As a matter of fact, there is and always has been a great deal of cultural interaction between the two Bengals. Bangladesh is at present facing a serious challenge from Islamic fundamentalism. Hopefully the nationalist feelings, still very strong, will be able to overcome it. What is not noticed is that, despite the surface tension between the two countries-India and Bangladesh-from time to time, a great deal of fellow feeling and mutual understanding between the common people of the two Bengals remains beneath the surface. This is reflected from time to time in events like the wave of jubilation that prevails in Bangladesh when Amartya Sen, the economist, wins the Nobel prize, the joy and pride with which the news of Mohammad Yunus getting the Nobel peace prize is greeted by people at large in West Bengal, or the fact that Fazlul Huq's centenary is celebrated with equal solemnity in West Bengal. Or the people of Bangladesh taking much pride in the achievements of Saurav Ganguly as a cricketer and also feeling sorry when his career crashlands. Television and radio channels treat the two Bengals as their common market and the same interaction is noticed in music and films. All this makes one feel that despite the fact that politically they are two different countries, culturally Bengal had always remained one and will ever remains. This author will consider his labour amply rewarded if this trend is strengthened as a result of the publication of this study.
It is well established that a sort of composite Bengali culture developed prior to the advent of the British and there was hardly any communal animosity. The unity of language was a key factor in the emergence of Bengal as a distinct political and cultural entity right from ancient times through the Turkish conquest and the Turkish phase of Bengal's history, the period of Mughal rule to the British conquest in the eighteenth century and the period of British rule. It was only after the advent of British rule in Bengal that a wide divergence developed on account of a variety of factors, the most important being the policy of divide and rule followed by the rulers. Paradoxically, the great Bengal Renaissance and Hindu Reformation Movement of the nineteenth century, which lifted up educated sections of Hindu society, accentuated the divide between the upwardly mobile Hindu community and the numerically larger, but 'withdrawn' Muslim community.
The nineteenth-century resurgence among the people of Bengal was, by and large, confined to the Hindus for a long time. The Muslims, smarting under their replacement as the rulers of Bengal, progressively withdrew to a kind of cocoon, not even wishing to accept the English language and the lifestyle induced by British rule. A kind of divergence was created between the mainstreams of the two communities. The promised 'nation in making' of the nineteenth century remained an unrealized dream and was, in fact, followed by a process of the unmaking of a nation. On the one hand, the Muslims' contempt for English education as a passport to jobs under the government and, on the other hand, their disregard of modern professions like law, teaching and government jobs created a kind of duality or divergence of interests. The community's subsequent romance with English education, thanks to reformers like Abdul Latif and Amir Ali, led to a clamour for government jobs, till then a preserve of the Hindu Bengalis. This further intensified the divergence.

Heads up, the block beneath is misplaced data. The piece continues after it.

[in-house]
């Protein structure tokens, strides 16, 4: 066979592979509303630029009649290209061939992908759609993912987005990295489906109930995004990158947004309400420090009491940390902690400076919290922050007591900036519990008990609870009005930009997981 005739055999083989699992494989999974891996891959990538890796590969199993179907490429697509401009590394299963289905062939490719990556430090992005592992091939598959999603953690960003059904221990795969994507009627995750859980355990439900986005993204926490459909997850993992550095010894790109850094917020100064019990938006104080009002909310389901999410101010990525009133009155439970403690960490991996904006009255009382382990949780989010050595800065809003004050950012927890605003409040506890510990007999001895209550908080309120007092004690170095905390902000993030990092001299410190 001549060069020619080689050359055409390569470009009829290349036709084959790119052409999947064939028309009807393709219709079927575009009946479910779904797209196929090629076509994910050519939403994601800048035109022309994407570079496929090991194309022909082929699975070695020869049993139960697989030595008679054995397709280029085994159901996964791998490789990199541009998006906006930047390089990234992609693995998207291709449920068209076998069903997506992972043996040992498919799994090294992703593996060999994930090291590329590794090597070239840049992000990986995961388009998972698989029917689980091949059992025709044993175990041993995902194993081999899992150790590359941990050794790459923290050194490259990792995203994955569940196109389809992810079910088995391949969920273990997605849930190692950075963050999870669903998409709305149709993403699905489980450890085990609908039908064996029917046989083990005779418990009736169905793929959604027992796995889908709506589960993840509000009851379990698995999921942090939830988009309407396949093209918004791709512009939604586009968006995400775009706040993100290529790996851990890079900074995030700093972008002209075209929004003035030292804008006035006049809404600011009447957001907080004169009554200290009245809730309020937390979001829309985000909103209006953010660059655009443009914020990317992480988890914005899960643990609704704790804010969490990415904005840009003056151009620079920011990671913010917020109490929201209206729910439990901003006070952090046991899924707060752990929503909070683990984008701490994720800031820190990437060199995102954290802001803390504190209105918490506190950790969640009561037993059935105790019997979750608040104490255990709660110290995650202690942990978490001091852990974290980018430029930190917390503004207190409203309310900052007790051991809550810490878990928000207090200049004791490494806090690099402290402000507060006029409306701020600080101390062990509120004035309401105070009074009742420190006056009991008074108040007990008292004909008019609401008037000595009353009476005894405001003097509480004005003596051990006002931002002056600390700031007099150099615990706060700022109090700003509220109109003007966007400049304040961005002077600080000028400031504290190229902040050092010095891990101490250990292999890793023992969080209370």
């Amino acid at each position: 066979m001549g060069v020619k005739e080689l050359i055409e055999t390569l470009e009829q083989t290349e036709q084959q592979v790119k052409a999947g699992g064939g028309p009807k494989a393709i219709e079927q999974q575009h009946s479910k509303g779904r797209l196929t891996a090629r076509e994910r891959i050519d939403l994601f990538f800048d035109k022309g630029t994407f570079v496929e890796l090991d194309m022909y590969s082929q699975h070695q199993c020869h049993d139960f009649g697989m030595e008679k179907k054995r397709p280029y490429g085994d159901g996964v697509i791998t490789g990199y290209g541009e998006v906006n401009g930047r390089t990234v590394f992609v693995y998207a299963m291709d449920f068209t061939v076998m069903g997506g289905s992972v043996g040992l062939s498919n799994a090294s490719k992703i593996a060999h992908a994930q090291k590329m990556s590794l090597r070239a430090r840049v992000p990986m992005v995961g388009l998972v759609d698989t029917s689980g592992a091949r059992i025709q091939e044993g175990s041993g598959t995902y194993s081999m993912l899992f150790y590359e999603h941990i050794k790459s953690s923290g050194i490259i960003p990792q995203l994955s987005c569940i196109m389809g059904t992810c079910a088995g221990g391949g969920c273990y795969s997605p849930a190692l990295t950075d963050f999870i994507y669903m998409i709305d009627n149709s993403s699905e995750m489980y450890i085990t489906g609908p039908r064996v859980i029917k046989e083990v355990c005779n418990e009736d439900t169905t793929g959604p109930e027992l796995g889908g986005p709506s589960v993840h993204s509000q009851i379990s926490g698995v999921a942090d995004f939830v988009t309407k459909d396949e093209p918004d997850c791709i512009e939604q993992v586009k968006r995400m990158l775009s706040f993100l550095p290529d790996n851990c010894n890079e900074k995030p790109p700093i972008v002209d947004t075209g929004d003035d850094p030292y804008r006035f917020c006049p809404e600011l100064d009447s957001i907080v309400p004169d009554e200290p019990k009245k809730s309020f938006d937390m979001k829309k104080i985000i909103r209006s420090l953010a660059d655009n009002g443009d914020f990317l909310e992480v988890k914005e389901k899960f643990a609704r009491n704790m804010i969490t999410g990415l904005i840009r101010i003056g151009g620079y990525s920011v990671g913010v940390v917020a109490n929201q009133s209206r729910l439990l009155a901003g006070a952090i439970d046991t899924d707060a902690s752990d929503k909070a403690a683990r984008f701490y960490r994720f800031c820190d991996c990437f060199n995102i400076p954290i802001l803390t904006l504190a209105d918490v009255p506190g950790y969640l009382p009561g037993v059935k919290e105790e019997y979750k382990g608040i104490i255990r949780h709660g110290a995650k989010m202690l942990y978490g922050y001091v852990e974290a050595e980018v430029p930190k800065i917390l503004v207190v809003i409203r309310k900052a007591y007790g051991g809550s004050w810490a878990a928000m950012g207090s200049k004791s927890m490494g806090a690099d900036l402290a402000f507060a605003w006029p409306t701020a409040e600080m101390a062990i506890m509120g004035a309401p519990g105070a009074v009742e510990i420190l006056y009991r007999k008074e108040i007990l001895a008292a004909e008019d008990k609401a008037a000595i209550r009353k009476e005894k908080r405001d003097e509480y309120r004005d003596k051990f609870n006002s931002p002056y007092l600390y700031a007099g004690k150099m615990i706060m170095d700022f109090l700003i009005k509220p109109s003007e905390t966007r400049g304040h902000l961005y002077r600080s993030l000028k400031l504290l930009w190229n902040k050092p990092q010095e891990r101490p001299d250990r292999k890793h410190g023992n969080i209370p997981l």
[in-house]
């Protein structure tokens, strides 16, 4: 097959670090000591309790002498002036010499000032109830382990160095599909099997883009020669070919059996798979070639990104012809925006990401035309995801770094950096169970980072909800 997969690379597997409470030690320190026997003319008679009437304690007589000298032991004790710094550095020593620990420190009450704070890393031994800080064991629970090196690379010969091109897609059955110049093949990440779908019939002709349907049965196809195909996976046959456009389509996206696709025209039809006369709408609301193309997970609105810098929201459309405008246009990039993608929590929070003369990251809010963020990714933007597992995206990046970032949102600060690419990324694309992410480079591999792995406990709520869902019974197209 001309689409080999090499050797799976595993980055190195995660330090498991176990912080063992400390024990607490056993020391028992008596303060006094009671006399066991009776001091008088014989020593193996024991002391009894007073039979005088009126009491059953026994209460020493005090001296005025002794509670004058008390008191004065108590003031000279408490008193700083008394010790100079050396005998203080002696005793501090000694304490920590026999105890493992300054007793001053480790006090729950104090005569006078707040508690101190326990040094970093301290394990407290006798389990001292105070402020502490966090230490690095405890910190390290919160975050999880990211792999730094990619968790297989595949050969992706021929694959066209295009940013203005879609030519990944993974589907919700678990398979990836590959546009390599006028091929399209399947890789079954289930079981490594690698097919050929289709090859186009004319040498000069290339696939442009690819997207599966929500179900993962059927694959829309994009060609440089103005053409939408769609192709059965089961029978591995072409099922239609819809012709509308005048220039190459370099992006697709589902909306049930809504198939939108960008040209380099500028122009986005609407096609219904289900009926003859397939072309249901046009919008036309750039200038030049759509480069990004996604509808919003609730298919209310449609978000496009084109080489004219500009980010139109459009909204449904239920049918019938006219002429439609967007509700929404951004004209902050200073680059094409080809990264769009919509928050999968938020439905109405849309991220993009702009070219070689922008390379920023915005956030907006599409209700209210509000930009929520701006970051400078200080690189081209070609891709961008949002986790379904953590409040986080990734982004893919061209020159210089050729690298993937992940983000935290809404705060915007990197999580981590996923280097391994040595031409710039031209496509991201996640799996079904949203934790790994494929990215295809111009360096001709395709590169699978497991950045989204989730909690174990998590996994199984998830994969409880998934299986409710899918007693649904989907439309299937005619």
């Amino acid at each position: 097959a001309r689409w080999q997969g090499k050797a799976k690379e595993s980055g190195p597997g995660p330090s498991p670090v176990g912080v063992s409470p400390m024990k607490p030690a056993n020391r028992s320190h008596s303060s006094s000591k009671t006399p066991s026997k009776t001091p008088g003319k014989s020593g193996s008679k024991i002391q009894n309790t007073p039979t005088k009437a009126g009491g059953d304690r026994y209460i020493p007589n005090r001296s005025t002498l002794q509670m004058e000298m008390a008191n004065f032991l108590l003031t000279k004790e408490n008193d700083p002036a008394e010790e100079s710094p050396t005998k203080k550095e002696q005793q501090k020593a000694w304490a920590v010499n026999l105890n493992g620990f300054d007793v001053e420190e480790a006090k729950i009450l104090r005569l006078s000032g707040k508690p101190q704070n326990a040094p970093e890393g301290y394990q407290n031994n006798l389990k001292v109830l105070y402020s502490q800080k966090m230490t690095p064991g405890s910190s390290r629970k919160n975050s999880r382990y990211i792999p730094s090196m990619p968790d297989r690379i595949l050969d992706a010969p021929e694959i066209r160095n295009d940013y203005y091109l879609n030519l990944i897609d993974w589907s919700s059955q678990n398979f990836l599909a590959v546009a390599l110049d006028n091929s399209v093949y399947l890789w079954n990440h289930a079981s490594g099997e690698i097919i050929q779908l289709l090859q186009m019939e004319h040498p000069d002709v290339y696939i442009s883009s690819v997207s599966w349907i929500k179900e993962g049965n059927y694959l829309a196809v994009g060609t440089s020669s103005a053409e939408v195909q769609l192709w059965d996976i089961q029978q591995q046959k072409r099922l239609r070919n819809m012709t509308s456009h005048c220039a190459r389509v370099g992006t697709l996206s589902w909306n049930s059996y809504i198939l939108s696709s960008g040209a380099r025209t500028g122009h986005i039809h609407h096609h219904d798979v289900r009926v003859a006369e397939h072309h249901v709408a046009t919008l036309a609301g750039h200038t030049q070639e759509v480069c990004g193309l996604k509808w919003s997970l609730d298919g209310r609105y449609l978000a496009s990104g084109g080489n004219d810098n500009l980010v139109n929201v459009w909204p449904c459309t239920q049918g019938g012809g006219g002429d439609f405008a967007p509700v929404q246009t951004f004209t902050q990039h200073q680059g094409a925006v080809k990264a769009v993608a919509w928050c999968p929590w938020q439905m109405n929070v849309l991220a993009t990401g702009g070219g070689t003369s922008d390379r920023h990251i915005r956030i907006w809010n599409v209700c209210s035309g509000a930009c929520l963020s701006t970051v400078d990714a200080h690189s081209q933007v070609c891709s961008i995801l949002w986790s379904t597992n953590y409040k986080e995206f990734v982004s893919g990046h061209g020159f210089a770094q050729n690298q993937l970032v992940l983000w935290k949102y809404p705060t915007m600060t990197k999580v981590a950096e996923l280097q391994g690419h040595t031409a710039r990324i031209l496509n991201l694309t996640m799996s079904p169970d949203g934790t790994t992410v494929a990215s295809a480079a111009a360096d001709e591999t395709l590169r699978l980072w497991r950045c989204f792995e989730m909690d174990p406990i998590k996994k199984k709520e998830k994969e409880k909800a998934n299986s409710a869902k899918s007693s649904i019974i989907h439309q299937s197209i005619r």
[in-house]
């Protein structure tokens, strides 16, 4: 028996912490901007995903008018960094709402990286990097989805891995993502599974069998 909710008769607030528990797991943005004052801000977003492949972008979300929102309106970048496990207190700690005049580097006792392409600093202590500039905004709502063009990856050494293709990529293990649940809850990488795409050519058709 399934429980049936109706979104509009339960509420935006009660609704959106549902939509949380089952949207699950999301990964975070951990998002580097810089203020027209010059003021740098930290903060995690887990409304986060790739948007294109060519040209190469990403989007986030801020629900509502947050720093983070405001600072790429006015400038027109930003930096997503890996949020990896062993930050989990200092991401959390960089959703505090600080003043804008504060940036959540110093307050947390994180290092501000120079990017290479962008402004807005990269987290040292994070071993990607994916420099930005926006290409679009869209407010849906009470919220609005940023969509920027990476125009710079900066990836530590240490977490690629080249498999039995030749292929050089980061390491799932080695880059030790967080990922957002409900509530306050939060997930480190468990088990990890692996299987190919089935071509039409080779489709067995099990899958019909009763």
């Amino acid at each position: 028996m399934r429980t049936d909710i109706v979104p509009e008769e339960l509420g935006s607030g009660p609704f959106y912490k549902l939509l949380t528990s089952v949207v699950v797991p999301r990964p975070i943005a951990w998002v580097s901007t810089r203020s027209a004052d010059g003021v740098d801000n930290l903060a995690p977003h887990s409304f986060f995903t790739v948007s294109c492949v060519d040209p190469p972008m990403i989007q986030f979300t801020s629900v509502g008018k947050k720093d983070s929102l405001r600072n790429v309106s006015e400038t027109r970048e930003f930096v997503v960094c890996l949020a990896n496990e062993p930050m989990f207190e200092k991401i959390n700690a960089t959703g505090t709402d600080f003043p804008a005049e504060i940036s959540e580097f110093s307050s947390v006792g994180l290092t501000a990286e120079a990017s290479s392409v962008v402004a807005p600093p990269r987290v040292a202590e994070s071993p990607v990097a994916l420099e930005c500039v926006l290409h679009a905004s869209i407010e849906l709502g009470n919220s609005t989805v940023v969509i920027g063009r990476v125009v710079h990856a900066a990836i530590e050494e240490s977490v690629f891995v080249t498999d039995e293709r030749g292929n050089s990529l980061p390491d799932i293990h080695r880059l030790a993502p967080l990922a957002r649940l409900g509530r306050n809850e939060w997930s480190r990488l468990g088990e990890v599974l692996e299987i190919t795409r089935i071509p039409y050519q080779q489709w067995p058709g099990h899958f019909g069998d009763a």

There was indeed a high noon of Hindu-Muslim camaraderie in Bengal in the first two decades of the twentieth century climaxing under the charismatic leadership of Deshbandhu C. R. Das. Except for a handful of zamindar-type section of Bengalis, Muslims and Hindus were, by and large, united under his leadership. His untimely death was a great tragedy, all the more so because the more vocal section of the Hindu public opinion repudiated his legacy, like the Bengal Pact. Thus, from this high noon, there was a climb down of substantial sections of Muslims to communalist positions, leading to the return of separatist politics which lasted until the tragic partition of 1947.
I am indebted to a large number of friends and professional academicians who have encouraged and helped me to undertake this study. I particularly remember that the suggestion to carry on after 1947 until the emergence of Bangladesh came from a large number of people from Bangladesh who were present at the launch of my book History of the Bengali Speaking People at London School of Oriental and African Studies in 2000. I recall their suggestions with gratitude. I thank Mr Santosh Kumar Mukherjee, formerly of the Oxford University Press, for going through the first draft and giving some useful suggestions. I also thank my daughters, Mekhala and Tamali for their unfailing assistance, my granddaughter Chandika Gupta for providing me invaluable computerized data for finalizing the maps, Professor Arindam Banik for helping me to get useful materials, my personal secretary, Nirmaljit Singh, for his secretarial assistance and Shri Ravi Sing and Ms Manjula Lal of Penguin Books India and Abantika Banerjee for their invaluable suggestion and assistance at every stage. Above all, I must recall with gratitude the fond memory of my late wife, Sunanda, who encouraged my return from the world of management and economics to history as a subject. But for the turning point she gave me, the book may not have been there.